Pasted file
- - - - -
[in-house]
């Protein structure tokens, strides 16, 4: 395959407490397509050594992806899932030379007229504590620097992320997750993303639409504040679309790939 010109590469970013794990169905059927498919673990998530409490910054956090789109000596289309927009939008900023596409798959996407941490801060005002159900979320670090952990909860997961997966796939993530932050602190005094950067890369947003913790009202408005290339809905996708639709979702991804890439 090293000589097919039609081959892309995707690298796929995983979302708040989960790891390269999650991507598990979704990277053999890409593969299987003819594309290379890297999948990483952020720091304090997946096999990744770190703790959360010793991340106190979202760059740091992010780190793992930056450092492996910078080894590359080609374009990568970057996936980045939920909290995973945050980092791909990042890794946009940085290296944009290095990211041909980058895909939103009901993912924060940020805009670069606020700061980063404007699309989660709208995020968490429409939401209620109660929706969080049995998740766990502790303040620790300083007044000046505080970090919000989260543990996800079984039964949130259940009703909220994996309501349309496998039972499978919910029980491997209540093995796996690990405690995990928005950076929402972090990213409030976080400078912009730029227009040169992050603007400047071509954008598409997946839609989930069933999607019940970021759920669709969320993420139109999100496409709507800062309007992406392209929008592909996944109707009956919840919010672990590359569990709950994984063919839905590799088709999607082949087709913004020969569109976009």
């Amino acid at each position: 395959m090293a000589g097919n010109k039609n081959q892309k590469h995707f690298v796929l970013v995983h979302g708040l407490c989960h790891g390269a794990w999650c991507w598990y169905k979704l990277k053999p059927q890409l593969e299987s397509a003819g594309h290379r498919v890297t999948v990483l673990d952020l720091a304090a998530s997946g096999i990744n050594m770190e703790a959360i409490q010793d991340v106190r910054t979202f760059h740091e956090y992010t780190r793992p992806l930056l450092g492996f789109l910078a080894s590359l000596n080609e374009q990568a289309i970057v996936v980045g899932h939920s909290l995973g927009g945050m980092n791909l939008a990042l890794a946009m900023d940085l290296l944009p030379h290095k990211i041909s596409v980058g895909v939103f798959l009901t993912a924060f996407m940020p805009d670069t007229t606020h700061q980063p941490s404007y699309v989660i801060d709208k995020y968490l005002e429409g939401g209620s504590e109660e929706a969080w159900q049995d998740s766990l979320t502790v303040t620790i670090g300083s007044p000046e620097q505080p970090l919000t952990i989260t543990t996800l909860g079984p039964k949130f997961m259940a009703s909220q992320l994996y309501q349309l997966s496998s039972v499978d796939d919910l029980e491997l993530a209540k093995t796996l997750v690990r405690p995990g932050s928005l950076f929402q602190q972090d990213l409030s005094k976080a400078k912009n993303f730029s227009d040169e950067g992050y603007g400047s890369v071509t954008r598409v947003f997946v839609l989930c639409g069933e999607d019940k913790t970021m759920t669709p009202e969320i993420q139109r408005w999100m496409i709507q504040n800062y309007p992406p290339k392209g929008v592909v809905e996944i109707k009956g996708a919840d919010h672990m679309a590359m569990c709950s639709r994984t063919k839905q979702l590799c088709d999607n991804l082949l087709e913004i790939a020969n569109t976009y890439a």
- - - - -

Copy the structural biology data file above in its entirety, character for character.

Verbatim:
[in-house]
């Protein structure tokens, strides 16, 4: 395959407490397509050594992806899932030379007229504590620097992320997750993303639409504040679309790939 010109590469970013794990169905059927498919673990998530409490910054956090789109000596289309927009939008900023596409798959996407941490801060005002159900979320670090952990909860997961997966796939993530932050602190005094950067890369947003913790009202408005290339809905996708639709979702991804890439 090293000589097919039609081959892309995707690298796929995983979302708040989960790891390269999650991507598990979704990277053999890409593969299987003819594309290379890297999948990483952020720091304090997946096999990744770190703790959360010793991340106190979202760059740091992010780190793992930056450092492996910078080894590359080609374009990568970057996936980045939920909290995973945050980092791909990042890794946009940085290296944009290095990211041909980058895909939103009901993912924060940020805009670069606020700061980063404007699309989660709208995020968490429409939401209620109660929706969080049995998740766990502790303040620790300083007044000046505080970090919000989260543990996800079984039964949130259940009703909220994996309501349309496998039972499978919910029980491997209540093995796996690990405690995990928005950076929402972090990213409030976080400078912009730029227009040169992050603007400047071509954008598409997946839609989930069933999607019940970021759920669709969320993420139109999100496409709507800062309007992406392209929008592909996944109707009956919840919010672990590359569990709950994984063919839905590799088709999607082949087709913004020969569109976009």
């Amino acid at each position: 395959m090293a000589g097919n010109k039609n081959q892309k590469h995707f690298v796929l970013v995983h979302g708040l407490c989960h790891g390269a794990w999650c991507w598990y169905k979704l990277k053999p059927q890409l593969e299987s397509a003819g594309h290379r498919v890297t999948v990483l673990d952020l720091a304090a998530s997946g096999i990744n050594m770190e703790a959360i409490q010793d991340v106190r910054t979202f760059h740091e956090y992010t780190r793992p992806l930056l450092g492996f789109l910078a080894s590359l000596n080609e374009q990568a289309i970057v996936v980045g899932h939920s909290l995973g927009g945050m980092n791909l939008a990042l890794a946009m900023d940085l290296l944009p030379h290095k990211i041909s596409v980058g895909v939103f798959l009901t993912a924060f996407m940020p805009d670069t007229t606020h700061q980063p941490s404007y699309v989660i801060d709208k995020y968490l005002e429409g939401g209620s504590e109660e929706a969080w159900q049995d998740s766990l979320t502790v303040t620790i670090g300083s007044p000046e620097q505080p970090l919000t952990i989260t543990t996800l909860g079984p039964k949130f997961m259940a009703s909220q992320l994996y309501q349309l997966s496998s039972v499978d796939d919910l029980e491997l993530a209540k093995t796996l997750v690990r405690p995990g932050s928005l950076f929402q602190q972090d990213l409030s005094k976080a400078k912009n993303f730029s227009d040169e950067g992050y603007g400047s890369v071509t954008r598409v947003f997946v839609l989930c639409g069933e999607d019940k913790t970021m759920t669709p009202e969320i993420q139109r408005w999100m496409i709507q504040n800062y309007p992406p290339k392209g929008v592909v809905e996944i109707k009956g996708a919840d919010h672990m679309a590359m569990c709950s639709r994984t063919k839905q979702l590799c088709d999607n991804l082949l087709e913004i790939a020969n569109t976009y890439a």